I was on holiday in August 1994 in Auckland with my brother. We were staying at the house of a mate who had his first years of life just up the road from myself and my brother.
Despite my memory of that holiday being distinctly of passing showers, at times heavy, every single day we were there Auckland was officially in drought. The reservoirs in the Hunua and Waitakere Ranges were low, with their bell mouth spillways well and truly high and dry. And the mother of my mate had to go warm up buckets of water to put in the bath when we needed a wash as showers were not recommended.
Fast forward 22 years to March-April 2017 and here we are again. Auckland coming out of another major crisis where people were forced to ration water. This one was a bit different though because the water supply is actually quite plentiful and the reservoirs were near brimming. The problem was that the sheer volume of run off into the reservoirs from several huge downpours, each one being many days worth of rain landing in the space of a couple hours – thunderstorms being a major source of the trouble – dumped a huge volume of sediment in the catchments of the dam, thus significantly increasing the volume of sediment being processed at Auckland’s treatment plant.
Whilst the rain fall was not stoppable, I wonder how much of the silt content in the run off had from excess felling of stabilising vegetation in that catchment. In a sort of sub tropical climate surrounded by water both north and south of the isthmus, with substantial hills to the west, Auckland is our wettest city with 1200mm on average per annum (currently at 531mm for the Shelley Park gauge in Howick for the year to date).
But Auckland has a water supply issue both in terms of volume and water quality. Many kilometres of pipe needs replacing as a matter of urgency. The volume of water leaking out of them is unknown, which makes metering a problem. And it is compounded by the need to replace or upgrade the treatment plant itself in the near future, as it is old and cannot cope with cyanobacteria and algae problems.
In the future, the current infrastructure is expected to be servicing another 700,00 people in the next 30 years according to one report. Pipes feeding Auckland from the treatment station are going to require significant additional investment. Being able to fund the large investment will create issues with Aucklanders rates.
So it will be interesting to see how Auckland copes with these significant challenges. But you cannot blame the weather for all of their water issues.
You might be a policeman. Perhaps you are a teacher at the local primary school. Or what about a nurse working at the hospital. The place you call home is in Mount Eden and the rent for it per week swallows two thirds of your weekly income. What is left is chewed up by food, transport and common expenses. Going out even once a month is expensive. Your partner is no better off and for want of starting a family you are starting to realize that you cannot make ends meet in Auckland, despite loving the city climate, culture and attractions.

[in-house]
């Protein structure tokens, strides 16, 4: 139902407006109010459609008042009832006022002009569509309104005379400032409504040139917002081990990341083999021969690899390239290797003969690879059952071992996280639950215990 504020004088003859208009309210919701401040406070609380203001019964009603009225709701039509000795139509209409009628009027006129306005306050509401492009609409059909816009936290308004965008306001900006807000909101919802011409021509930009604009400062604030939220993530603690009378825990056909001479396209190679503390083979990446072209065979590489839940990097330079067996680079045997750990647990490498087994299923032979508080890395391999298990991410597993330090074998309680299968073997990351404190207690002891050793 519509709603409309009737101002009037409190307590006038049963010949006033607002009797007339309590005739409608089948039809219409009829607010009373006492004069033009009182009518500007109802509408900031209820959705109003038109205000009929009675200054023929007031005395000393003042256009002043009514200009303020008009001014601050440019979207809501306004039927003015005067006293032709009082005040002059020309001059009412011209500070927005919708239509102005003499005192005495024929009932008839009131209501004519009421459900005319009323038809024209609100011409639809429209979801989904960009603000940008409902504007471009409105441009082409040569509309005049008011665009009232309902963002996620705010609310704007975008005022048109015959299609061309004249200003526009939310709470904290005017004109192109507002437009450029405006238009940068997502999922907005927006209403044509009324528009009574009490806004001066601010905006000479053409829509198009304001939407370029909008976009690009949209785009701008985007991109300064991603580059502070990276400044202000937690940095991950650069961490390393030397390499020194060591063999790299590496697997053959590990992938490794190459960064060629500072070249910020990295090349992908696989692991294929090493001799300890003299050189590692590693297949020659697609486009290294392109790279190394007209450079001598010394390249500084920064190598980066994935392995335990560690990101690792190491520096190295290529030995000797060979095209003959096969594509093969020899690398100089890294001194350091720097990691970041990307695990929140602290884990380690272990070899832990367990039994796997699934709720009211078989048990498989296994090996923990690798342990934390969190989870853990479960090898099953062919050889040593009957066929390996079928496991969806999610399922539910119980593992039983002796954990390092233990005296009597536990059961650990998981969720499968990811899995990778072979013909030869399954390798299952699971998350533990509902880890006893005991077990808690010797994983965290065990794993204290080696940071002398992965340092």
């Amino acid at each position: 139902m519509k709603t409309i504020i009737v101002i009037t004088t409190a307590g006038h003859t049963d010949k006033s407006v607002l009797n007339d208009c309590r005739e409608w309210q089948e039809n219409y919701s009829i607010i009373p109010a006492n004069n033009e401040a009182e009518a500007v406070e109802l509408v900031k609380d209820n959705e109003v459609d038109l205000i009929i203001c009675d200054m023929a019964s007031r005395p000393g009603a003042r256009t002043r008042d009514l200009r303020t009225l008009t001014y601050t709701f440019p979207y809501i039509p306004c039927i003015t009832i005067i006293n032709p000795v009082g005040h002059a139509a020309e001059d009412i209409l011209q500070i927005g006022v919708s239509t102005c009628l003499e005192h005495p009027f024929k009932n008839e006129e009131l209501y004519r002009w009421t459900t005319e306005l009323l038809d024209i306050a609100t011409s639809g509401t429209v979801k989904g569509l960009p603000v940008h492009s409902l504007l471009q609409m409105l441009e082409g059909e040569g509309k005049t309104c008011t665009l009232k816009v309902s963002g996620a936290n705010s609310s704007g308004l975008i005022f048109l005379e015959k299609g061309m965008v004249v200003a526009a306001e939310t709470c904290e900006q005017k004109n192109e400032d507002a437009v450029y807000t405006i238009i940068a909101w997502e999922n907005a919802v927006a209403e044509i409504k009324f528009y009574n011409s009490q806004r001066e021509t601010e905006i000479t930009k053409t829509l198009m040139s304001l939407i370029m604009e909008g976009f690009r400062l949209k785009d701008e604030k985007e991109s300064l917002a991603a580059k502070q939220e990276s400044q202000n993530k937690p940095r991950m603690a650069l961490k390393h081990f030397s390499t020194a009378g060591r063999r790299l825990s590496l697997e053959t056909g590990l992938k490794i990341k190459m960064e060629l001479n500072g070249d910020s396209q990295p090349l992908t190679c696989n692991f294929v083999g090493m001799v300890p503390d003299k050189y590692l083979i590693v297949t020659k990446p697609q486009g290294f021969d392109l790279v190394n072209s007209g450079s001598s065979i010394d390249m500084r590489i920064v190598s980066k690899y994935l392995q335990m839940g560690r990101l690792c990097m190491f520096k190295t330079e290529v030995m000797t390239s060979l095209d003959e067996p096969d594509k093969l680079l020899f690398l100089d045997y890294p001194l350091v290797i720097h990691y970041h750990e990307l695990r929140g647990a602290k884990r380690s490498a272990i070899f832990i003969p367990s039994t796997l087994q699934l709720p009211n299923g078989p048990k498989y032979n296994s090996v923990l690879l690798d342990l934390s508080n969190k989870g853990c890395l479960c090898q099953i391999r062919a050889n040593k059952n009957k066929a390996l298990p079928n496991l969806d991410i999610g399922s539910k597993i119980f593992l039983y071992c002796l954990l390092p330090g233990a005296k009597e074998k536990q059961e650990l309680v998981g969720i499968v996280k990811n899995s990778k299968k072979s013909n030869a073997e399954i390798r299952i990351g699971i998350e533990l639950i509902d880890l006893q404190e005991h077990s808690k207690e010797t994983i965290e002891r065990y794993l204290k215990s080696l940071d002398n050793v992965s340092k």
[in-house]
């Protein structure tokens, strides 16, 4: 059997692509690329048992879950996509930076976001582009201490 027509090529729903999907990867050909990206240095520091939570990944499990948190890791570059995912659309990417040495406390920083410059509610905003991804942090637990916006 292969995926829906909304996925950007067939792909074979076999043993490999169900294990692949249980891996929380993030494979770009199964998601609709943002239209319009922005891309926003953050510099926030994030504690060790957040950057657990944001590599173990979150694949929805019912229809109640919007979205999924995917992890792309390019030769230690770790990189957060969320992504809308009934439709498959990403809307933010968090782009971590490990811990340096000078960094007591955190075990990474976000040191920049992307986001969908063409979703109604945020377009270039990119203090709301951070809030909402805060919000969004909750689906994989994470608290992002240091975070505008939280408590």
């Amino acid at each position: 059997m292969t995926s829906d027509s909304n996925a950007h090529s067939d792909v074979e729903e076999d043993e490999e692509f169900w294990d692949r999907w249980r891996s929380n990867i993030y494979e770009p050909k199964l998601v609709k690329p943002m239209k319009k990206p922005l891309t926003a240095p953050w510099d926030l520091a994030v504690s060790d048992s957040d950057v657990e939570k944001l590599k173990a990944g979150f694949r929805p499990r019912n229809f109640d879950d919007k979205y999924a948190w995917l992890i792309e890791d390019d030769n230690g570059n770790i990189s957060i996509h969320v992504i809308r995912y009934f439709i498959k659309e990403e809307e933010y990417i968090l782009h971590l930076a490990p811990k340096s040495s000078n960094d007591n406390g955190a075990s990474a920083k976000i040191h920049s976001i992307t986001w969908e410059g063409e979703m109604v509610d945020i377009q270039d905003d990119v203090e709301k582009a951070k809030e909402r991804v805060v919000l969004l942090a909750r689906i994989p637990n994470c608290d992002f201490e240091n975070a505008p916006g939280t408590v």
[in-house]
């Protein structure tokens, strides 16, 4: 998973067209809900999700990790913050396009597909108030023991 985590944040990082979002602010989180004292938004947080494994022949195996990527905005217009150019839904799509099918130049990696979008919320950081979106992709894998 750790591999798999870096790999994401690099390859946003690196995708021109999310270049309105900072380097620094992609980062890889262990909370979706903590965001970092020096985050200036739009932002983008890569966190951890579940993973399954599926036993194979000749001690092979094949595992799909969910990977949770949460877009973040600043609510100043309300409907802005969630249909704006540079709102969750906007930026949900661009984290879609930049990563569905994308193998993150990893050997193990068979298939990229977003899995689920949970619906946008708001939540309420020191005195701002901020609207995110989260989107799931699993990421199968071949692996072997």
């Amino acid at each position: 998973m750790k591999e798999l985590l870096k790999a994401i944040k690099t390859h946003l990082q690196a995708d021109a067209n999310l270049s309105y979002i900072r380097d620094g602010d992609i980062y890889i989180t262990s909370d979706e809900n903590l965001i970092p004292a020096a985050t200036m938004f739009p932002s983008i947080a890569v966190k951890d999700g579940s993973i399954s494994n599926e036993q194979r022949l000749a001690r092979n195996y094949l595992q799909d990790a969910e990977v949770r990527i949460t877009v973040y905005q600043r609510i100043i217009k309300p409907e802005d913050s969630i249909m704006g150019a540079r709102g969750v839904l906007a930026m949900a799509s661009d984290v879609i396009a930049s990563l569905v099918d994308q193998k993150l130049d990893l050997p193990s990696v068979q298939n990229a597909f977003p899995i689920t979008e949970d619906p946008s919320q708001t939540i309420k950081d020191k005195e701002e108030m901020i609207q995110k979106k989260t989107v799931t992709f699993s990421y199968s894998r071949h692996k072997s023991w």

Auckland businessman and Chair of Vector and a senior partner in KordaMentha, Michael Stiassny believes Auckland is becoming unsustainably expensive for the middle class worker. He is right. A modest house with three bedrooms should not cost $1,000,000. Nor should rent be so high that particular socio-economic classes are priced out of the city, for without them essential services necessary for the maintenance of life in a modern city would not be provided.
I cannot see a City Councillor, a multi-national company C.E. or Minister of the Crown cleaning hospital corridors or teaching pre schoolers. I cannot see them patrolling the streets at stupid hours of the night or day running the risk of running into someone high on methamphetamine making an arse of himself, who may turn on them with a knife. But people have to do these jobs. And in order for people to do those jobs they must be able to live somewhere they feel safe, be able to afford the basics of life.
In other countries with similar problems, populist politics is on the march because of it. In Australia, the United States, England and elsewhere parties claiming to be working for the common person are gaining in the polls because of disenfranchisement among the voting population with the mainstream parties. The manifestations vary considerably – in the United States, Donald Trump might be standing for President as the Republican nominee, but his rejection of establishment politics has caught the imagination of millions of Americans.
In New Zealand, populism has not caught on in the way it has in the United States. However, that is most certainly not to say it does not exist. The rise of New Zealand First, under Winston Peters in the polls, is a result of growing angst at the establishment parties of National and Labour. The unaffordable nature of buying/renting in Auckland, the costly rental market in other major urban areas, and the problems with accommodation in post-earthquake Christchurch have combined to make housing a potential election winner for the right party.
The housing market might be overheated beyond Auckland, but it is there that voters will make their feelings most loudly known on election night 2017. A failure to fix Auckland’s market might well decide the election.
Each year 40,000 people move to Auckland. That is the equivalent of the entire population of Timaru – every man, woman and child arriving in a calendar year. They all need a house to live in. That house needs by law electricity, running water, sewerage disposal and a driveway. All of these have to be integrated with the larger electricity, water supply, sewerage and roading networks. Each house will create it’s own waste and leave behind an ecological footprint.
If all people in the world consumed the resources of the average New Zealander, we would need 94% of another Earth size planet.